Based on the 1883 fable by Carlo Collodi, Netflix’s ‘Guillermo del Toro’s Pinocchio’ is a fantasy film that follows a wooden boy’s adventures after a wood sprite brings it to life. Geppetto, a woodcarver, grieves his son’s loss for several years and feels sad due to his untimely death. One night, Geppetto carves a wood puppet similar to his son, Carlo, in the hopes of being with him. The magical sprite sympathizes with Geppetto and gives the man a second chance at being with someone akin to his son.
When he steps into the real world, Pinocchio, the wooden boy, realizes that people are not his friends. Even Geppetto doesn’t entirely understand Pinocchio, which causes a rift between them. As the film progresses, we see Pinocchio embark on a quest to find himself while Geppetto follows the boy to mend their relationship. Since the book, ‘The Adventures of Pinocchio,’ came out, there have been numerous adaptations in the form of movies and TV shows. While most of them are standalone renditions, there are a few sequels too. So, is ‘Guillermo del Toro’s Pinocchio’ a sequel, reboot, or retelling? Let us find out.
Is Guillermo del Toro’s Pinocchio a Sequel, Reboot, or Retelling?
‘Guillermo del Toro’s Pinocchio’ is a retelling of ‘The Adventures of Pinocchio,’ but is vastly different from the usual adaptations. The film’s screenplay and script are written by Guillermo del Toro, Patrick McHale, and Matthew Robbins. One of the core facets of Pinocchio from the original story is his desire to possess a human body. Guillermo del Toro did not want his rendition to go along with the same thought. The writer-director told Vanity Fair, “To me, it’s essential to counter the idea that you have to change into a flesh-and-blood child to be a real human.” He further explained, “All you need to be human is to really behave like one, you know? I have never believed that transformation [should] be demanded to gain love.”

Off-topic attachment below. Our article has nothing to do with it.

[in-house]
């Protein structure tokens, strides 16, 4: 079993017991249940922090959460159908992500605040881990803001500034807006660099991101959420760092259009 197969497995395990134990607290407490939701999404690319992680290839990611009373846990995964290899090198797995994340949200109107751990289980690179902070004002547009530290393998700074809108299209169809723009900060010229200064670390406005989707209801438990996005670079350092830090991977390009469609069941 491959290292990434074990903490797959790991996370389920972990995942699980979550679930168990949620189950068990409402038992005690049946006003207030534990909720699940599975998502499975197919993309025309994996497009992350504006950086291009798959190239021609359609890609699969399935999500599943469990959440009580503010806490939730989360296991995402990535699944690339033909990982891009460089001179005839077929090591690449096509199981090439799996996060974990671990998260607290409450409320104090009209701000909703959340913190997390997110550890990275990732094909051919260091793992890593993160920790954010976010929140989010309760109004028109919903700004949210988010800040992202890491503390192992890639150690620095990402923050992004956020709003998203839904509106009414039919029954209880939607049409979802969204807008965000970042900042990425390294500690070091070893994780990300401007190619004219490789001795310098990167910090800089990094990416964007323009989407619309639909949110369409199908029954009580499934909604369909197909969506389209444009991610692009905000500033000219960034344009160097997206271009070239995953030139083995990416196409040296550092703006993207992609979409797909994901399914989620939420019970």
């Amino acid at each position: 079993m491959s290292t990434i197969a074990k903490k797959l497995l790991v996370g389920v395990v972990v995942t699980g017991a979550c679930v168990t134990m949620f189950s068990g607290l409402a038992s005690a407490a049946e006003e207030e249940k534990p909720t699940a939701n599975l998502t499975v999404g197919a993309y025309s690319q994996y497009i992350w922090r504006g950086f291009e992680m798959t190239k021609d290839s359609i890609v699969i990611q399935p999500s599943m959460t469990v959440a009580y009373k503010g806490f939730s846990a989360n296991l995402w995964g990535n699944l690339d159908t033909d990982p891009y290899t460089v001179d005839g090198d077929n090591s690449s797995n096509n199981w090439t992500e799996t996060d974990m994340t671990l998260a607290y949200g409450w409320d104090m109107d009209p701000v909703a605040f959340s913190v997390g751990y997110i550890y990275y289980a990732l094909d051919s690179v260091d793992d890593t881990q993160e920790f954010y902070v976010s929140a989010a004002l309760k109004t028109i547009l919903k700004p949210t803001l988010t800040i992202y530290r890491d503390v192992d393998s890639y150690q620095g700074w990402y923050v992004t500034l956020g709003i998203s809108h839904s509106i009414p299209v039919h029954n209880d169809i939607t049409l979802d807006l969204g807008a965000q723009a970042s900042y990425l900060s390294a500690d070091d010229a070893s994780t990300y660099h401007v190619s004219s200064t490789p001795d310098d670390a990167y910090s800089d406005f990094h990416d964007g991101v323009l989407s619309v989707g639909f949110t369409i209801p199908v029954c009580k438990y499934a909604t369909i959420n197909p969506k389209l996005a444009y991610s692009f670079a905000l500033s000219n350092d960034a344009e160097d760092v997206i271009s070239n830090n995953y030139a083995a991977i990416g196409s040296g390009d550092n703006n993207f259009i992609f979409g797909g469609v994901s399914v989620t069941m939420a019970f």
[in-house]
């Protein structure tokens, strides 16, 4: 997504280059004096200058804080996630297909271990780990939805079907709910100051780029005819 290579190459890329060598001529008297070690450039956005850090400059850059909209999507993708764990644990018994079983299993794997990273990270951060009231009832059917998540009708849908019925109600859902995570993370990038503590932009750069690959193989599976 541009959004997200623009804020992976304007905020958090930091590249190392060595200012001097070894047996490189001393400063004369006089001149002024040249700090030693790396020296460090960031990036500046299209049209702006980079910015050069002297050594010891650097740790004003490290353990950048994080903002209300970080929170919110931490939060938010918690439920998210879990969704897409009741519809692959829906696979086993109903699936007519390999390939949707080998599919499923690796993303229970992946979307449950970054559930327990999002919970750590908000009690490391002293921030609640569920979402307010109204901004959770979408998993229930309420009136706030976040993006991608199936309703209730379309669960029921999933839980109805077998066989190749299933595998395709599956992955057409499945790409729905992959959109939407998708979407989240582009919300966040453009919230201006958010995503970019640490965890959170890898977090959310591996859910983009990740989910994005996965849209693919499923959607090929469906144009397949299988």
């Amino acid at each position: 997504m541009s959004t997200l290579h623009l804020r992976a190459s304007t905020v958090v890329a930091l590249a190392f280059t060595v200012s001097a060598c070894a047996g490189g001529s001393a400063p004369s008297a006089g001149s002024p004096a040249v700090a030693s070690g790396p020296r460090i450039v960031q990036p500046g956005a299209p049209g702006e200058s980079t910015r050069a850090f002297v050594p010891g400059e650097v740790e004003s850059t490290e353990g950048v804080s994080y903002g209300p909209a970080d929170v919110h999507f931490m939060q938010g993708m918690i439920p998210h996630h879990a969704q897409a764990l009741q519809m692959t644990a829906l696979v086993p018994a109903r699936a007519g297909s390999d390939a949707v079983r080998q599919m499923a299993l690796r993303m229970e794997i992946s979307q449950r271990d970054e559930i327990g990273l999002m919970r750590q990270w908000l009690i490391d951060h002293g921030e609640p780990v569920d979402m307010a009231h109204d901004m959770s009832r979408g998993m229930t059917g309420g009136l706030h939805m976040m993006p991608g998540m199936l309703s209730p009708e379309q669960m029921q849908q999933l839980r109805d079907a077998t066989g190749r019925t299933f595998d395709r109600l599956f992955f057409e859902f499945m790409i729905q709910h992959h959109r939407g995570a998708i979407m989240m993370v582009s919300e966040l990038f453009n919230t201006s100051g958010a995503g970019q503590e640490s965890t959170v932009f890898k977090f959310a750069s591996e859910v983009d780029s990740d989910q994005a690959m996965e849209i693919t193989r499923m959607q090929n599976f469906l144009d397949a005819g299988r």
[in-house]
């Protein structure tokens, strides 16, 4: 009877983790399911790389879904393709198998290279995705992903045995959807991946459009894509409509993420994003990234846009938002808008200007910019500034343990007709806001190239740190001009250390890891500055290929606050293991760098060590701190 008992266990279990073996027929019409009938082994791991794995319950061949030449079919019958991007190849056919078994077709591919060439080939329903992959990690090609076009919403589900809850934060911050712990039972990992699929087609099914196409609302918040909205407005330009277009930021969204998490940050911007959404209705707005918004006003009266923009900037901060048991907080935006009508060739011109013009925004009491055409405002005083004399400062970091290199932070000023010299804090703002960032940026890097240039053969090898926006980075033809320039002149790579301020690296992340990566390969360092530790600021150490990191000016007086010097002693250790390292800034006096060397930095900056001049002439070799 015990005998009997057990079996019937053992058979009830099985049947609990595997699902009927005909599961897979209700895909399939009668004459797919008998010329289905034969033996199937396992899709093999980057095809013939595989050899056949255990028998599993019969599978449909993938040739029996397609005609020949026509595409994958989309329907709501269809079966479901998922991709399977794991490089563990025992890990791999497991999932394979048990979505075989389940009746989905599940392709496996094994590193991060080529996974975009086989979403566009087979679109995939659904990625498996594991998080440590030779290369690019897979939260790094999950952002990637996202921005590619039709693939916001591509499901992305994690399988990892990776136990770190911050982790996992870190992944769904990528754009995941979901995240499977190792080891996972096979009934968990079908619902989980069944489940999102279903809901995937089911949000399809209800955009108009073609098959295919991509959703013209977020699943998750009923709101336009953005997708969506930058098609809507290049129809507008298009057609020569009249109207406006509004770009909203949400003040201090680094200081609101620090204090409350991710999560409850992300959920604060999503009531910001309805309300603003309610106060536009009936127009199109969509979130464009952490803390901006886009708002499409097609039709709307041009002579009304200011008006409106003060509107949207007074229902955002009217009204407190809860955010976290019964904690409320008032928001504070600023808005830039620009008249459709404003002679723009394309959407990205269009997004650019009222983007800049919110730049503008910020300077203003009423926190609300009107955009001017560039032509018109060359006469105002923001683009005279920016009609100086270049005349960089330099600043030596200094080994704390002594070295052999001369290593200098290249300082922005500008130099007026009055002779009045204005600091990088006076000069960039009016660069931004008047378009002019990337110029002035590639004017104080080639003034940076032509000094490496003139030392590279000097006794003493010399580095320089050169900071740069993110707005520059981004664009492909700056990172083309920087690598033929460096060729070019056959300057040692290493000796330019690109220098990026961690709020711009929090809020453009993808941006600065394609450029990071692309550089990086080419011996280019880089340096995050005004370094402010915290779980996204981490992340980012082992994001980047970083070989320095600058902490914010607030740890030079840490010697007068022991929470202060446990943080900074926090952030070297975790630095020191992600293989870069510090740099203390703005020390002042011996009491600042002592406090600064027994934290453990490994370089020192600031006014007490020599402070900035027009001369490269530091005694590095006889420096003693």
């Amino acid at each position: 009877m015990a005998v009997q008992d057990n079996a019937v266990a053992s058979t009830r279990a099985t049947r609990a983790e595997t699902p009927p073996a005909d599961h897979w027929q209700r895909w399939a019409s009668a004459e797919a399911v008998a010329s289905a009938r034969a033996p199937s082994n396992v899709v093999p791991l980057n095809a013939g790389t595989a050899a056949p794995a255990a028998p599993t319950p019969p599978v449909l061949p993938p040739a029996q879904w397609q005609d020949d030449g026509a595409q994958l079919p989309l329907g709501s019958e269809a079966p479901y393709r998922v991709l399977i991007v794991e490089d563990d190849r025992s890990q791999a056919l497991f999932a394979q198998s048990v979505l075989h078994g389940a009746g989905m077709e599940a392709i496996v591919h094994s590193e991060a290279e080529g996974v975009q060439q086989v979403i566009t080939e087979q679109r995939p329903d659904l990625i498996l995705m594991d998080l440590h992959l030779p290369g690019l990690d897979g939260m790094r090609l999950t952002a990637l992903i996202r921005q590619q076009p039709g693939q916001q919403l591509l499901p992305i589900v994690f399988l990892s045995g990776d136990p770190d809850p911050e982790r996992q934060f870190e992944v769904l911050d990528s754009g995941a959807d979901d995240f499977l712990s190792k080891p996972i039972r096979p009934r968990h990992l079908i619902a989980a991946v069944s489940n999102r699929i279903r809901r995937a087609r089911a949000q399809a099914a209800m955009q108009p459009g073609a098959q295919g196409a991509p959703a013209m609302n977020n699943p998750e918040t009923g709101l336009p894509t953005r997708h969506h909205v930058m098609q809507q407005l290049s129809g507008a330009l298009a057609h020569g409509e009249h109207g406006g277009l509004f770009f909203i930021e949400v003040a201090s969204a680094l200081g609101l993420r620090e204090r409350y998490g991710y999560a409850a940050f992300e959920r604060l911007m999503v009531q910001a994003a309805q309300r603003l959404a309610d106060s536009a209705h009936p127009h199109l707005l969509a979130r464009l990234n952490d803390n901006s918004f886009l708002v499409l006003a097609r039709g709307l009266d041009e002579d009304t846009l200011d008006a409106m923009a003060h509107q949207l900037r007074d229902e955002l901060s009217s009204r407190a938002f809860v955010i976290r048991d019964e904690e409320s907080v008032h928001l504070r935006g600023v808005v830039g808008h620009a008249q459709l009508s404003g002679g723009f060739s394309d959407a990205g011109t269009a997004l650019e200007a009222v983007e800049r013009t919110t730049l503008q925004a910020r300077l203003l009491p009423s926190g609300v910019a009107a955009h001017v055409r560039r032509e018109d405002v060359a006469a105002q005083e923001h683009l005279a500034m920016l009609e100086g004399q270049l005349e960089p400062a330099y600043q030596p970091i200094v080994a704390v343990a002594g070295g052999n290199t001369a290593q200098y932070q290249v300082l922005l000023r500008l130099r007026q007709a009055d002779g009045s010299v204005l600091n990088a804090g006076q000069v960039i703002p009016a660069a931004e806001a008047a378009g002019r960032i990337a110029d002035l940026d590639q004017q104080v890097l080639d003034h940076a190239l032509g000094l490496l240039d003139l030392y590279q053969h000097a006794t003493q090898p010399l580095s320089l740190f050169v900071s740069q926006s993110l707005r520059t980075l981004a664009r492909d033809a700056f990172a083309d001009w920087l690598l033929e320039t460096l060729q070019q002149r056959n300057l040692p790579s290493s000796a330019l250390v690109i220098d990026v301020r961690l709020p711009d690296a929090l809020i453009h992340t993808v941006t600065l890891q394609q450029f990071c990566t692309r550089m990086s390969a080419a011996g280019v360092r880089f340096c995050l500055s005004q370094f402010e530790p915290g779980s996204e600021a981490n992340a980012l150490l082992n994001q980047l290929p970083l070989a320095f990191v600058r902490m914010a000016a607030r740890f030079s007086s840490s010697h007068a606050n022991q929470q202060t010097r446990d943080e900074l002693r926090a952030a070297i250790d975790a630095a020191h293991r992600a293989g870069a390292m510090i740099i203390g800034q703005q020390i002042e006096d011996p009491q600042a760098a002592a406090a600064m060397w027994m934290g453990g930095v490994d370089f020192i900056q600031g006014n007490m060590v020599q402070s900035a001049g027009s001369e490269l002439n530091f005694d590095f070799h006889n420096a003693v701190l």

Besides creating a complex character, the Academy Award-winning director wanted to touch on profound and relevant subjects today. So, he set the film in Italy during the 1930s when fascism was rising in the country, and Benito Mussolini was the dictator. While speaking to Collider, he said, “It’s set against a very different backdrop that illuminates a different type of paternal structure. It’s during the time of war, during the rise of Mussolini, and it’s a very lethal form of controlling paternity. It has a depth and a resonance and a poignancy that will be very much its own.”
On the technical aspect, del Toro chose to go with the stop-motion style because he wanted the process to be more organic. He also wanted to create a process where the animators feel connected with the puppets while filming. In an interview with Indie Wire, he said, “We directed it so that the animator could interface with that puppet, so they were not just printed faces but had all the vectors of a miniature face. It was almost like clockwork. That creates a connection that is really important between the animator and the puppet.”
Thus, to reiterate, ‘Guillermo del Toro’s Pinocchio’ is a retelling of the classic tale. However, it involves a slightly different narrative and character arcs, which are more profound than the original. The writer-director uses the stop-motion format instead of CG to add a layer of realism to the characters and the overall backdrop.